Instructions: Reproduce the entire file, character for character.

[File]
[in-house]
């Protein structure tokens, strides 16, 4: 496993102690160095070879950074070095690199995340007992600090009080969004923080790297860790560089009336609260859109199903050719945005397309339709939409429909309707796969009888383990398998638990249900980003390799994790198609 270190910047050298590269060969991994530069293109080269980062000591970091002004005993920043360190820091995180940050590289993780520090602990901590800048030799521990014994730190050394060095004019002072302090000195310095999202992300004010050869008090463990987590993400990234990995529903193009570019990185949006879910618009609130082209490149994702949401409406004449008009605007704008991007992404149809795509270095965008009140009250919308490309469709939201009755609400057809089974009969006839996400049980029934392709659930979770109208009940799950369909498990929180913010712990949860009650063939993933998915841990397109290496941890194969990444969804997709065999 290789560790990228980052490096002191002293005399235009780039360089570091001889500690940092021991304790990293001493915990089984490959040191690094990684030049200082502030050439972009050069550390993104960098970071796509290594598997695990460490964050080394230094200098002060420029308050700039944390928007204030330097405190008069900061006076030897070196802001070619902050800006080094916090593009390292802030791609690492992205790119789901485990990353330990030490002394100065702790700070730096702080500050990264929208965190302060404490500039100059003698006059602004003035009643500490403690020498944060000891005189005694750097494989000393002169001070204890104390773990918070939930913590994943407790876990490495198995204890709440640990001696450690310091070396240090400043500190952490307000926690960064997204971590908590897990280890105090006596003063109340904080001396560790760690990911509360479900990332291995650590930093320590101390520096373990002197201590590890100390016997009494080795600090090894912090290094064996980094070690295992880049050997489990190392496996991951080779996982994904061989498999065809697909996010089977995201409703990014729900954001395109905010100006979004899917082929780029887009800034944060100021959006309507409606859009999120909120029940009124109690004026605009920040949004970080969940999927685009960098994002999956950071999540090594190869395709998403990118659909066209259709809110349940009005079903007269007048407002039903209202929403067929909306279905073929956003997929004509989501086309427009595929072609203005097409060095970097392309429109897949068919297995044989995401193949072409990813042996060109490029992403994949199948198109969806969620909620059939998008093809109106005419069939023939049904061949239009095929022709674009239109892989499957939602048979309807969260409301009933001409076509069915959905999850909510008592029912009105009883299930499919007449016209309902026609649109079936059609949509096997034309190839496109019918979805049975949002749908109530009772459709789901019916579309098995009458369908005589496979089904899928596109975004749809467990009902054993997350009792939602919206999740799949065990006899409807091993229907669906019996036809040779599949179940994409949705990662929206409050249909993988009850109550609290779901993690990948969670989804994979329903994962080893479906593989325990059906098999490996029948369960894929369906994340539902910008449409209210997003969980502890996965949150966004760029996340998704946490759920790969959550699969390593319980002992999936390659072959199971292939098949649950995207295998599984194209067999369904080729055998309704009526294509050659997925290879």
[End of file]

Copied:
[in-house]
């Protein structure tokens, strides 16, 4: 496993102690160095070879950074070095690199995340007992600090009080969004923080790297860790560089009336609260859109199903050719945005397309339709939409429909309707796969009888383990398998638990249900980003390799994790198609 270190910047050298590269060969991994530069293109080269980062000591970091002004005993920043360190820091995180940050590289993780520090602990901590800048030799521990014994730190050394060095004019002072302090000195310095999202992300004010050869008090463990987590993400990234990995529903193009570019990185949006879910618009609130082209490149994702949401409406004449008009605007704008991007992404149809795509270095965008009140009250919308490309469709939201009755609400057809089974009969006839996400049980029934392709659930979770109208009940799950369909498990929180913010712990949860009650063939993933998915841990397109290496941890194969990444969804997709065999 290789560790990228980052490096002191002293005399235009780039360089570091001889500690940092021991304790990293001493915990089984490959040191690094990684030049200082502030050439972009050069550390993104960098970071796509290594598997695990460490964050080394230094200098002060420029308050700039944390928007204030330097405190008069900061006076030897070196802001070619902050800006080094916090593009390292802030791609690492992205790119789901485990990353330990030490002394100065702790700070730096702080500050990264929208965190302060404490500039100059003698006059602004003035009643500490403690020498944060000891005189005694750097494989000393002169001070204890104390773990918070939930913590994943407790876990490495198995204890709440640990001696450690310091070396240090400043500190952490307000926690960064997204971590908590897990280890105090006596003063109340904080001396560790760690990911509360479900990332291995650590930093320590101390520096373990002197201590590890100390016997009494080795600090090894912090290094064996980094070690295992880049050997489990190392496996991951080779996982994904061989498999065809697909996010089977995201409703990014729900954001395109905010100006979004899917082929780029887009800034944060100021959006309507409606859009999120909120029940009124109690004026605009920040949004970080969940999927685009960098994002999956950071999540090594190869395709998403990118659909066209259709809110349940009005079903007269007048407002039903209202929403067929909306279905073929956003997929004509989501086309427009595929072609203005097409060095970097392309429109897949068919297995044989995401193949072409990813042996060109490029992403994949199948198109969806969620909620059939998008093809109106005419069939023939049904061949239009095929022709674009239109892989499957939602048979309807969260409301009933001409076509069915959905999850909510008592029912009105009883299930499919007449016209309902026609649109079936059609949509096997034309190839496109019918979805049975949002749908109530009772459709789901019916579309098995009458369908005589496979089904899928596109975004749809467990009902054993997350009792939602919206999740799949065990006899409807091993229907669906019996036809040779599949179940994409949705990662929206409050249909993988009850109550609290779901993690990948969670989804994979329903994962080893479906593989325990059906098999490996029948369960894929369906994340539902910008449409209210997003969980502890996965949150966004760029996340998704946490759920790969959550699969390593319980002992999936390659072959199971292939098949649950995207295998599984194209067999369904080729055998309704009526294509050659997925290879």